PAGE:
Schools are powerfully positioned to bring about social change, justice, and the human renaissance necessary for our future, but we must re-imagine our relationships within them.

What if we gathered around the learning and it was central?  Teachers, students, and parents could create relationships at this Table of Learning.

I believe in our powerful role as adults in relationship to set the table by designing communities of trust.  Parents could take on a more meaningful role in schools, powerfully partnered with teachers, engaged in our vision for thriving.

This week, in my workshop for educators entitled Cultivating Connection in Schools, we discussed our passion to be culture-builders.  What is nourishing connection?  Why does it matter?  What powerful tools do we have at our disposal to bring people together, across generations, linking arms?  How can we honour our diverse ethnicities, life experiences, and differences?

Historically schools were a cornerstone for our democratic society.

Sustainability as a nation is one of the key functions of education and a primary goal of our curriculum.  America’s founding fathers knew this important role.  In 1902 John Dewey instructed,

“The conception of school as a social centre is born of our entire democratic movement.”

Schools are inclusive spaces.

What better place to build trust, bring about dialogue, and consider social reform than in an inclusive space designed for thriving.  Modelling warm connections, respectful debate and changemaking with our children is an avenue to thriving.  It is a grace of great things to be together, embrace diversity, and learn from each other.  It looks like homemade chicken soup dinners in classrooms, afterschool pottery programs, and singing “Dona Nobis Pacem” as a whole school.  We can find it led by heroes and healers.

We need help in our schools.

Teachers are heroic and exhausted.  We can’t do it alone.  We’ve been trying. The Center for Courage and Renewal reports the almost desperate statistics with the hopefulness of building community in our schools.  We need each other.

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Strong relationships offer powerful adaptive and protective factors in our rapidly changing environment.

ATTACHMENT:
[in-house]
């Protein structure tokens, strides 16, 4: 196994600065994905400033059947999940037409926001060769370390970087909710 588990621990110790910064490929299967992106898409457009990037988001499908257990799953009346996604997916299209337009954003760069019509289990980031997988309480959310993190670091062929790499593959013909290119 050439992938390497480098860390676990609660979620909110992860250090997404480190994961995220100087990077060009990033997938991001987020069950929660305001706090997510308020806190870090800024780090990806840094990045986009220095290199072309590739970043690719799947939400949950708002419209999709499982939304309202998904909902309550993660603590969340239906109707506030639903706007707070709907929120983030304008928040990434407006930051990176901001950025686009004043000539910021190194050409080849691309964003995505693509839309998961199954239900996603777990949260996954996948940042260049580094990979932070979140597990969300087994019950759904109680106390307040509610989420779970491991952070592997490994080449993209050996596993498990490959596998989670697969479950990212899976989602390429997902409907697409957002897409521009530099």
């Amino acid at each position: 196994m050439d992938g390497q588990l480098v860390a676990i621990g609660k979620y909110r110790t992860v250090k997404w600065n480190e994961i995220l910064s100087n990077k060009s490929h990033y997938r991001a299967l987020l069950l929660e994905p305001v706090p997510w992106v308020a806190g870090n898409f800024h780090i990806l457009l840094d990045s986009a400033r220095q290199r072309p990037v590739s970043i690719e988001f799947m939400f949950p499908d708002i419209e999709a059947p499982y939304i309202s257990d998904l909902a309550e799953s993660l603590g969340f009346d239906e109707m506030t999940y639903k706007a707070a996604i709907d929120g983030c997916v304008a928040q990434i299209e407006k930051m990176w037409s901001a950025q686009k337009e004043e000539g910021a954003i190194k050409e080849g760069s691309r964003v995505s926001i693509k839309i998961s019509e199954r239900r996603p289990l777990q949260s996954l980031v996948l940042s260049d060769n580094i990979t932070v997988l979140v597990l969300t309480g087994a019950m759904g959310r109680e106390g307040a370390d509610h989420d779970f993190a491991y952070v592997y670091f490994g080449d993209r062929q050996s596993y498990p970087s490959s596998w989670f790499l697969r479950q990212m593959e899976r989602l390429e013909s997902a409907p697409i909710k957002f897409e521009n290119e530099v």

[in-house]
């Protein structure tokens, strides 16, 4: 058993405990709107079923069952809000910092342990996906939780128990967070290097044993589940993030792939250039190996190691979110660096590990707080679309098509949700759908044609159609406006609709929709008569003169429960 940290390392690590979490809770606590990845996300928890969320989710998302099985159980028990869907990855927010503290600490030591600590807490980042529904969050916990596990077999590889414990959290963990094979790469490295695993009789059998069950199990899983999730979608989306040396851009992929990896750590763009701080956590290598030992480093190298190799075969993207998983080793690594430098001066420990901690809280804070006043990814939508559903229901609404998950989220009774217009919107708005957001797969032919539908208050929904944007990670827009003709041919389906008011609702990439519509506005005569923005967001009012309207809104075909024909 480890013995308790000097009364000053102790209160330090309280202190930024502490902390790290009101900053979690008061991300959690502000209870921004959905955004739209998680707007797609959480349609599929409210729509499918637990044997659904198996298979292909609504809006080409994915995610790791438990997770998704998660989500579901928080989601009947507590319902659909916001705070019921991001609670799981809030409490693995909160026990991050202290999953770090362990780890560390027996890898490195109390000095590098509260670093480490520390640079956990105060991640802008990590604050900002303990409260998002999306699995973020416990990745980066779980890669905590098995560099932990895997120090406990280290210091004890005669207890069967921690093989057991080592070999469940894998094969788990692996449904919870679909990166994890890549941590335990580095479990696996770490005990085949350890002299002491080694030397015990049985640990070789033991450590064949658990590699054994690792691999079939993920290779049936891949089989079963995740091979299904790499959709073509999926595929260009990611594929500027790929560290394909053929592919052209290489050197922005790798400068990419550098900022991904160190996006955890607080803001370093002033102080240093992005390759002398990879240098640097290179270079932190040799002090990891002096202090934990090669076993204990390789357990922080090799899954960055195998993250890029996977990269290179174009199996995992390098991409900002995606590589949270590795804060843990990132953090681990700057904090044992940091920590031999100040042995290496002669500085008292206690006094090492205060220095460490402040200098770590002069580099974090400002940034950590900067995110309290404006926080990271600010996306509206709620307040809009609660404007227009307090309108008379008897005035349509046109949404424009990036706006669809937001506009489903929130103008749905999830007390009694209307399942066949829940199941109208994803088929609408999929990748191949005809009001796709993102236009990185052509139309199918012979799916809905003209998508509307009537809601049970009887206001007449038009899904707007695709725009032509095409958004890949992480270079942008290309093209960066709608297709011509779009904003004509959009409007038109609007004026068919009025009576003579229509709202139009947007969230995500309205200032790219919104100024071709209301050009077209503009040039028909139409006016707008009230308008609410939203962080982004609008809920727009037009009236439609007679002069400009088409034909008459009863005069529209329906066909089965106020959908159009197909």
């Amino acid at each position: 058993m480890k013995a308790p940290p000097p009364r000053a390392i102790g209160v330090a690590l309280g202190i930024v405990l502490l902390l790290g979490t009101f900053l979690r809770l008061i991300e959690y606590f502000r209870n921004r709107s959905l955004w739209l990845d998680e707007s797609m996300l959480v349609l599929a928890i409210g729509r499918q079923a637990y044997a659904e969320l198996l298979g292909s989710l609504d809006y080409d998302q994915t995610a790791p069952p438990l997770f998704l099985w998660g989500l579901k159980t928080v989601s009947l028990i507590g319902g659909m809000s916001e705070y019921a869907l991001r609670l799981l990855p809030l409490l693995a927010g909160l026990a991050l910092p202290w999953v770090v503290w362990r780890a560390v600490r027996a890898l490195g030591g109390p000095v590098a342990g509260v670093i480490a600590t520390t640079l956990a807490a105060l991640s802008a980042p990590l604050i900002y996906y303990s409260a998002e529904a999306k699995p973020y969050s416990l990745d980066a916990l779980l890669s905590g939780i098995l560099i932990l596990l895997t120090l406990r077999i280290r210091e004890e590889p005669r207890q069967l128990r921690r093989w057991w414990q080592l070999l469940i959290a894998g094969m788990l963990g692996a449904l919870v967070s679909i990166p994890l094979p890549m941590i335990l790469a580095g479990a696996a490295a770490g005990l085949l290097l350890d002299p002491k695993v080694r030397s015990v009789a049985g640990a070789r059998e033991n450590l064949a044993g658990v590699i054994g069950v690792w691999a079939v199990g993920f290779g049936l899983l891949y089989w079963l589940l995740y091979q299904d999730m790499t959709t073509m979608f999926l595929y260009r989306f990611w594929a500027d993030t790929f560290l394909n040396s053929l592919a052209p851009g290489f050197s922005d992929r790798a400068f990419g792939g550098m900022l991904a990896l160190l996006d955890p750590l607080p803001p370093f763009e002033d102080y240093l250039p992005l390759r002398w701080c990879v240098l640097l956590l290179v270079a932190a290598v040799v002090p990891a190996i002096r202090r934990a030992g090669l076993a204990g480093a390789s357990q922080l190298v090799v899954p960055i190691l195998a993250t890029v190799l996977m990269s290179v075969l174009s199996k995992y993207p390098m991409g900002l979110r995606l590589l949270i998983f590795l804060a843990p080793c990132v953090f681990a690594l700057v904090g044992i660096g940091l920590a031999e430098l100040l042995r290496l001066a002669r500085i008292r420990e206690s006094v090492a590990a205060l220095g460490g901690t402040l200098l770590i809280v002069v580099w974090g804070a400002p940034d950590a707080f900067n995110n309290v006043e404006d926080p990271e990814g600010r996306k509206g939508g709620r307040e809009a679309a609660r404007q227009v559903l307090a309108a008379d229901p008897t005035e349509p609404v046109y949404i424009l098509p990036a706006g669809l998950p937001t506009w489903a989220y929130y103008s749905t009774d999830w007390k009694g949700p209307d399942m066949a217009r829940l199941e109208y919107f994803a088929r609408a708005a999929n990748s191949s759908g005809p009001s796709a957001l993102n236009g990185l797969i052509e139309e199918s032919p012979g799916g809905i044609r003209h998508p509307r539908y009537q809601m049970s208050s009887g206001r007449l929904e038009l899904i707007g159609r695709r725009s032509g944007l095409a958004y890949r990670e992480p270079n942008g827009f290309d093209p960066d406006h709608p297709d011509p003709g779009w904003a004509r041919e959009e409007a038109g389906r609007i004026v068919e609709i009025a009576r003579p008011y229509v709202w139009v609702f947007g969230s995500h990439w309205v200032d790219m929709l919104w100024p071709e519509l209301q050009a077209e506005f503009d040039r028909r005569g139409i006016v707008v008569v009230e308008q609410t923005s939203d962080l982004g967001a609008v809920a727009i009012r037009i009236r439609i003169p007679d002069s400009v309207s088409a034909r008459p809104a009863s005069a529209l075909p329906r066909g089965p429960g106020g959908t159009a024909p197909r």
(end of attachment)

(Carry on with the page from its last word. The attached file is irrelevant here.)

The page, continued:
Humans are highly adaptive and we are preparing for exponential change.  We can navigate change and we can do it more effectively together.  When parents create warm and positive relationships with their child’s teachers, they are literally gathering a village of nurturing adults to “bring up” their child.  This is important because peers will not be able to “bring up” your child. It is within the warm adult relationships that children will be able to develop healthy attachments.  Children must attach to both parent and teacher.

Safe relationships help us all calm and manage stress, but especially the child. Kindness builds each other up during challenges.  We can stand together and call out the best of our humanity.  It is a glorious mess, yet we continue holding the powerful banner of ‘together.’

We must consider how children thrive.

Yesterday a 25-year veteran Kindergarten teacher joined my workshop and lamented, “Young children are coming to my classroom with a diminished ability and even desire to relate. They seem disconnected and have difficulties with friendship.”  At the very moment we look this reality in the mirror, we know with more certainty that meaningful relationships are the #1 contributor to our happiness and thriving.  When we look each other in the eye, smile, offer the work of our hands, and get involved, we help children understand community and learn how to connect.

We must hold individualism and personalization in balance with relationship and community.

Selfhood and belonging grow up together.  I’ll never forget the deep discussion with our teaching team when we were crafting our manifesto about personalization and championing the extraordinary potential of every child. We talked about it at length. At the end, I was walking down the stairs with my colleague who reflected, “Let’s not forget, we need each other.  Relationship is as essential as individualism.”  It was a major shift in my thinking about the purpose for schools and Learn Forward believes in both journeys, two of the most important journeys of a child.